"Look at Me!" - Author Unknown

This poem was found in the room of a nursing home patient after her funeral.

What do you see, nurses, what do you see,

What are you thinking when you're looking at me?

A crabby old woman, not very wise,

uncertain of habit, with faraway eyes.

Who dribbles her food and makes no reply

when you say in a loud voice, "I do wish you'd try?"

Who seems not to notice the things that you do,

and forever is losing a stocking or shoe.

Who, resisting or not, lets you do as you will

with bathing and feeding, the long day to fill.

Is that what you're thinking? Is that what you see?

Then open your eyes, nurse; you're not looking at me.

I'll tell you who I am as I sit here so still,

as I use at your bidding, as I eat at your will.

I'm a small child of ten with a father and mother,

brothers and sisters, who love one another.

A young girl of sixteen, with wings on her feet.

Dreaming that soon a lover she'll meet.

A bride soon at twenty - my heart gives a leap,

remembering the vows that I promised to keep.

At twenty-five now, I have young of my own

who need me to guide, and a secure happy home.

A woman of thirty, my young now grown fast,

Bound to each other with ties that should last.

At forty my young sons have grown and are gone.

but my man's beside me to see I don't mourn.

At fifty once more babies play round my knee,

again we know children, my loved one and me.

Dark days are upon me, my husband is dead;

I look at the future, I shudder with dread.

For my young are all rearing young of their own, and

I think of the years and the love that I've known.

I'm now an old woman and nature is cruel; 'tis jest

to make old age look like a fool.

The body crumbles, grace and vigor depart,

there is now a stone where I once had a heart.

But inside this old carcass a young girl still dwells,

and now and again my battered heart swells.

I remember the joys,

I remember the pain,

and I'm loving and living life over again.

I think of the years, all to few -- gone too fast,

and accept the stark fact that nothing can last.

So open your eyes, nurses, open and see,

not a crabby old woman; look closer -- see ME!

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You're welcome - I'm glad you found it to be a beautiful sentiment - definitely something to reflect on and I'm sure many people feel that way when they get to that stage of their lives.

God's blessings to you too! :)

that is so beautiful!!  God Bless her!!.

thank you for sharing.  God Bless:):)

I just did research on this poem. I had not seen it before. Have any of you come across the ‘nurses response’ poem? It is a beautiful response to the old lady.

Looks like there is an ‘old man’ poem too. Regardless the origin of this poem. It is food for thought.


I had received this poem in my personal email inbox from a woman speaker who had read it to her audience at a Symposium. Years ago the speaker was at an AL/MC facility nearby and that's how I ended up with it.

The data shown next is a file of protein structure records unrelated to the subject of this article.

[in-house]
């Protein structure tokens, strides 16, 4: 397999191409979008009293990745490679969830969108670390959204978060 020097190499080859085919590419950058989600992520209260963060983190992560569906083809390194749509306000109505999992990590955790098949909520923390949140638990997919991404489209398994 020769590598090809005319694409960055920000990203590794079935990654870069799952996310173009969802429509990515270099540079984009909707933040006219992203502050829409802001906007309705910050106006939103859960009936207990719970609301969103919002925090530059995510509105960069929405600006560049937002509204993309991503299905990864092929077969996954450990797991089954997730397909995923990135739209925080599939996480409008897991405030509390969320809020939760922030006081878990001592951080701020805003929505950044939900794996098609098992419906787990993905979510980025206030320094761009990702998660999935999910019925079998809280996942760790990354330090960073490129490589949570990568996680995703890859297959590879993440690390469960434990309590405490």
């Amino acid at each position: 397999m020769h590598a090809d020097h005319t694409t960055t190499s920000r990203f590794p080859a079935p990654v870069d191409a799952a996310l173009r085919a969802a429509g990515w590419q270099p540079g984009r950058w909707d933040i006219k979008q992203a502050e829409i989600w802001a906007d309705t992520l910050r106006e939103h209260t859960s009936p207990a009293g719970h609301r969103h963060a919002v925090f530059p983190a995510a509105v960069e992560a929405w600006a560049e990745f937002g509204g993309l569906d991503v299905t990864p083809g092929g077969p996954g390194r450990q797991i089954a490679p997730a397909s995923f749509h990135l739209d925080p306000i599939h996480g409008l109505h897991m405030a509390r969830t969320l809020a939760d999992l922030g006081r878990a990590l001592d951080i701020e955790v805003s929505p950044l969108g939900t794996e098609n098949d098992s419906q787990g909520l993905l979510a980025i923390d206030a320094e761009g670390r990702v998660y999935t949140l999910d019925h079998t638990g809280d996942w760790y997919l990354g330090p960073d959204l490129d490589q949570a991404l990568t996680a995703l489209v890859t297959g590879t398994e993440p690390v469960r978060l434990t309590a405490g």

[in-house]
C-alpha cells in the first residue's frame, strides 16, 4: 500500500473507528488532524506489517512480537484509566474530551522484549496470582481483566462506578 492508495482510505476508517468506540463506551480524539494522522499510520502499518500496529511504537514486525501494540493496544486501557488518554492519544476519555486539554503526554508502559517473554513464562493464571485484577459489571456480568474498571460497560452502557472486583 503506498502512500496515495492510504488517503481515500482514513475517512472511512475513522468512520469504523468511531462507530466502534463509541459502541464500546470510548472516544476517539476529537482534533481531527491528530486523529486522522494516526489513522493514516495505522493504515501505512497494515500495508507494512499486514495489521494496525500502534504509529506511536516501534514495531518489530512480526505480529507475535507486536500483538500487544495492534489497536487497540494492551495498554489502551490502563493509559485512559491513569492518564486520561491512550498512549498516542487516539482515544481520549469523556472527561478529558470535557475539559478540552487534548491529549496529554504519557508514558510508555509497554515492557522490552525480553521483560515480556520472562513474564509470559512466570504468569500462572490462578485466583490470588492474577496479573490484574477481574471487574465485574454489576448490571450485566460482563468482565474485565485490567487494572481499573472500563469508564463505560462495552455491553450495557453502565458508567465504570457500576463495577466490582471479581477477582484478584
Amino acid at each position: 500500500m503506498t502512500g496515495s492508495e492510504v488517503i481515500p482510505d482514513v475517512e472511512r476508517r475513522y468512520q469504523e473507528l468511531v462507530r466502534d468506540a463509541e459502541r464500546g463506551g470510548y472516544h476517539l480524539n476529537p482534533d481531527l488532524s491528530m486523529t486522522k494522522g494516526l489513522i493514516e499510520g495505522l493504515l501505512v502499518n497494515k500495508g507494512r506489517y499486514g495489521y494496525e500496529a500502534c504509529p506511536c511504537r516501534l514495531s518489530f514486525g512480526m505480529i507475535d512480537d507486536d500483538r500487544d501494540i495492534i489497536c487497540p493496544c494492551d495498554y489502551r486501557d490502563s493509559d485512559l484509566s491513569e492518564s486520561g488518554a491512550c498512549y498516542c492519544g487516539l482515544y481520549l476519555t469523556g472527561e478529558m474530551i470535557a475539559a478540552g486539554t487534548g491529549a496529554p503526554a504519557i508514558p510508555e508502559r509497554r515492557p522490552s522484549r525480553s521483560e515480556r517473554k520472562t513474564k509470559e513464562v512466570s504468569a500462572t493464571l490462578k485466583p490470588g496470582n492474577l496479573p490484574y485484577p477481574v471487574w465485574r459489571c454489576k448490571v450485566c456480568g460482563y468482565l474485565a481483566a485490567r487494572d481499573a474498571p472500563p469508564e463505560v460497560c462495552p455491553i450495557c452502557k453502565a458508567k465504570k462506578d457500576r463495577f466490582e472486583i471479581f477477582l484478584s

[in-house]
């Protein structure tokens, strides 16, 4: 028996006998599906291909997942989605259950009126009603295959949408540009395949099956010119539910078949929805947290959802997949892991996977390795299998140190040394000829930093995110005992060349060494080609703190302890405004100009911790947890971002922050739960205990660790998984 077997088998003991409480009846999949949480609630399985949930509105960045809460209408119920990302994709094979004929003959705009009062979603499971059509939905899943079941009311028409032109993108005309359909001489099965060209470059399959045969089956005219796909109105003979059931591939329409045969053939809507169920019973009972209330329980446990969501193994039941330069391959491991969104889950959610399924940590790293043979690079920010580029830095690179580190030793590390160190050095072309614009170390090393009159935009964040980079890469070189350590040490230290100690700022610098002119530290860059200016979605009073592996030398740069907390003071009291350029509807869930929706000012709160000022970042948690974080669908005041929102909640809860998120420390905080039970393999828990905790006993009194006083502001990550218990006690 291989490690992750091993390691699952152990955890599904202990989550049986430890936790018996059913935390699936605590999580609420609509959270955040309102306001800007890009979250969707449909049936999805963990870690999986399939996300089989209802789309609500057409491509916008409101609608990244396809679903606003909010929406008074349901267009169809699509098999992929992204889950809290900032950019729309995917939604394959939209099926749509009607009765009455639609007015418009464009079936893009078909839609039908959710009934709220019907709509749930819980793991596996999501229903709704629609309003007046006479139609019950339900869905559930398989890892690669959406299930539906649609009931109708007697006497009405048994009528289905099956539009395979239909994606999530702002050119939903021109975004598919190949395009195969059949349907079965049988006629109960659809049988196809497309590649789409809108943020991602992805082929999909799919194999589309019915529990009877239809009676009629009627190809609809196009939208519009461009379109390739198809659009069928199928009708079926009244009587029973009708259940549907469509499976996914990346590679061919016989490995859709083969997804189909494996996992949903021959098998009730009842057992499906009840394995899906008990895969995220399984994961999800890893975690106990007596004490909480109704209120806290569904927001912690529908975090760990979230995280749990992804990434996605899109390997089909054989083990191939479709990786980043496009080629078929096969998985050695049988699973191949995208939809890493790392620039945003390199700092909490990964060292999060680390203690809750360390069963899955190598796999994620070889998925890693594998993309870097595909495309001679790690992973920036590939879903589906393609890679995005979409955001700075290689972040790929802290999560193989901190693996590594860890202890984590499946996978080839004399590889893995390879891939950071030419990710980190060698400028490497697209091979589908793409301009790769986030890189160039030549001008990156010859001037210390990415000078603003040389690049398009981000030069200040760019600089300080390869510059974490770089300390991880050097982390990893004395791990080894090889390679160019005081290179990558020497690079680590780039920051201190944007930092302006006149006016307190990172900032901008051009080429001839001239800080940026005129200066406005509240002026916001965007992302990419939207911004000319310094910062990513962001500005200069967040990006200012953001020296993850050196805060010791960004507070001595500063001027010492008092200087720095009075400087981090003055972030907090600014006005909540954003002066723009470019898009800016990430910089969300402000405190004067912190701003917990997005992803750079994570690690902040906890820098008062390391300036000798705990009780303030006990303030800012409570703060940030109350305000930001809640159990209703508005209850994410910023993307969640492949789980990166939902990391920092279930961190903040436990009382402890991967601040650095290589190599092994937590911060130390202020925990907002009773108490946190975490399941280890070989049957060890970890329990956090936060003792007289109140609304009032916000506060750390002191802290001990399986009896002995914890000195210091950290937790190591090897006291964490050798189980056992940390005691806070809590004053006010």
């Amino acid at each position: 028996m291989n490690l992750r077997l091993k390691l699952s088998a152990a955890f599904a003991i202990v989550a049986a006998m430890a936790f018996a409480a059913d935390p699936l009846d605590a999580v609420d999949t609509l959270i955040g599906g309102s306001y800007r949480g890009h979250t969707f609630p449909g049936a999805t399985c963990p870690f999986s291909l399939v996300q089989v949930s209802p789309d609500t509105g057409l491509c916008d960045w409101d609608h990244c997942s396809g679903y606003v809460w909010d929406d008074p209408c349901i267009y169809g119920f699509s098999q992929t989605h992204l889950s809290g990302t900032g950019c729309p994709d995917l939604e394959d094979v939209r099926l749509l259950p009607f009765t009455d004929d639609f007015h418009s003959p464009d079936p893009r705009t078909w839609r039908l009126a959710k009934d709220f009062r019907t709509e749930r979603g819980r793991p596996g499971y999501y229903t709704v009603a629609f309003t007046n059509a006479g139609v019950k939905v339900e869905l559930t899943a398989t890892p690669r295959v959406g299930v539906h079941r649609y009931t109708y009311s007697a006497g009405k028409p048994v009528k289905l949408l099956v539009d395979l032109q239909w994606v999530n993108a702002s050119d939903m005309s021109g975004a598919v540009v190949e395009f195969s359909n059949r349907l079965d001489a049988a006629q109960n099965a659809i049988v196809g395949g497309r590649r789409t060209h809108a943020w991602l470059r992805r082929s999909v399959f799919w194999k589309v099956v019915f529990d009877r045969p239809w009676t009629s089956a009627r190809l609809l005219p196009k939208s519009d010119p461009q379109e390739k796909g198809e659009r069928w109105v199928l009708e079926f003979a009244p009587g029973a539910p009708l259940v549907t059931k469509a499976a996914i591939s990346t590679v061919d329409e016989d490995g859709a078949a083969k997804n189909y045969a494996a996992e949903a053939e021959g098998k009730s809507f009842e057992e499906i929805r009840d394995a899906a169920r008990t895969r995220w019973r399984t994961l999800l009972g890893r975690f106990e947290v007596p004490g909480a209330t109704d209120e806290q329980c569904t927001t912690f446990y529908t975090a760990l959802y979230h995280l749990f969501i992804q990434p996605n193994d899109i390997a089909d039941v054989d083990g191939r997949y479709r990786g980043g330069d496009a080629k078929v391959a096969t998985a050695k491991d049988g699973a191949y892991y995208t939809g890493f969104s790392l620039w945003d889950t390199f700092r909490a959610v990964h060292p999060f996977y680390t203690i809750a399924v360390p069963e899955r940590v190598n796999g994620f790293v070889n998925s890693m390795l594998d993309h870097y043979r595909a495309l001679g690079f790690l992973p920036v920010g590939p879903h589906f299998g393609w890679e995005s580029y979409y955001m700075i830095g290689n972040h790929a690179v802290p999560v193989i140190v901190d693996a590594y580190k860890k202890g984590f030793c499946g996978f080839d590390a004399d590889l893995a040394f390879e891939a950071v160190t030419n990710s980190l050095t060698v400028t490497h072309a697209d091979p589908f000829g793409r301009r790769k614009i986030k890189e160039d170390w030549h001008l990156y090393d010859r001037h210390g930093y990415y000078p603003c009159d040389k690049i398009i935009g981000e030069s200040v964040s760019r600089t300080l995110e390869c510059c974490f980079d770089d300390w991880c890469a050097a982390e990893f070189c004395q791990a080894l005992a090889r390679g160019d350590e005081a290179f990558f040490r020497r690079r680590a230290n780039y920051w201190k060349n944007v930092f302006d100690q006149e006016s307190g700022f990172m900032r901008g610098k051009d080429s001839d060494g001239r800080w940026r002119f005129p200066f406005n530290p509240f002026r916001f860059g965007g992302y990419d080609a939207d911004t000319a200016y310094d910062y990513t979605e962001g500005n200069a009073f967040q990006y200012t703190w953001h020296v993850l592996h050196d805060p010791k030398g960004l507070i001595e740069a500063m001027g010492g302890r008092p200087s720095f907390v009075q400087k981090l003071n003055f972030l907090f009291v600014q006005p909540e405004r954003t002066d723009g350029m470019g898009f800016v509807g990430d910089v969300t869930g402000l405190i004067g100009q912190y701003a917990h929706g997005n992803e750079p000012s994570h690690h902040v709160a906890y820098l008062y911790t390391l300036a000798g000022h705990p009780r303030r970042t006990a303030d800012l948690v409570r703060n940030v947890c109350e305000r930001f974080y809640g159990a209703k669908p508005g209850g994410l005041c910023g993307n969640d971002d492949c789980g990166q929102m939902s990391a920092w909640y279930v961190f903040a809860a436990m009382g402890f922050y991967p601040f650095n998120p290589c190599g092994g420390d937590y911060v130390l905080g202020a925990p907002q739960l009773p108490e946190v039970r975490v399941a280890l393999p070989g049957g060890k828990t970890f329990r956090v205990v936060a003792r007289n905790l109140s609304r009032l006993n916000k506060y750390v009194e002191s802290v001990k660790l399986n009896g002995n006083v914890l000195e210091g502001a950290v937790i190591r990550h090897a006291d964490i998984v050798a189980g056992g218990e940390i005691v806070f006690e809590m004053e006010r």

I made sure to type it exactly as she did by saying the "Author was Unknown" so if that's incorrect, thanks for letting me know.

I'll have to see if I can find yours and will also look at the link you posted.

Thank you!

Variations of this poem come up frequently (in fact somewhere on this forum is my take from the opposite side of the equation that I penned a few years ago) and it is often attributed to an anonymous resident, I just wanted to give the author proper credit...


I think we often don't think or realize how much our parents and their histories can influence our lives, how much we can learn, and how to cherish them and their experiences.  

Your father certainly had an interesting and critical, as well as dangerous, Army career.   He's earned my respect, as well as that of everyone who's alive today, for his service in WWII.

My father actually was stationed here; apparently the training for flying the fortresses was a long one, and the war was over before his units were ready to deploy.

What planes did you husband fly?   How exciting!   My father's local Senior Center had made arrangements, prior to the advent of the pandemic, for seniors to take simulated flight lessons, but I can't remember in which small plane it was.  Of course I planned to learn to fly!   I don't know whether that offer will still exist once it's safe to be closer to people, and if it is, this old plane lover is going to get some very reasonably priced lessons.

I would probably be in such ecstasy that I'd pass out if a B-17 flew over my house!   The Selfridge Air National Guard Base is a bit of a distance, but driveable, and I used to go to the air shows there.   I'd go for both days, stay until the show was over on Sunday night, find a nice place on the tarmac and plop down and watch the warbirds take off.   The loud sounds of the engines revving up didn't even bother me.  

Usually there were a B-24, B-25, and one of the fortresses.   I saw a B-52 at one of the multiple air shows I attended.   Wow!

Once a Lancaster was on display there, and at another time a German fighter, but I can't remember the name. I think if was of the F-4 Phantom era.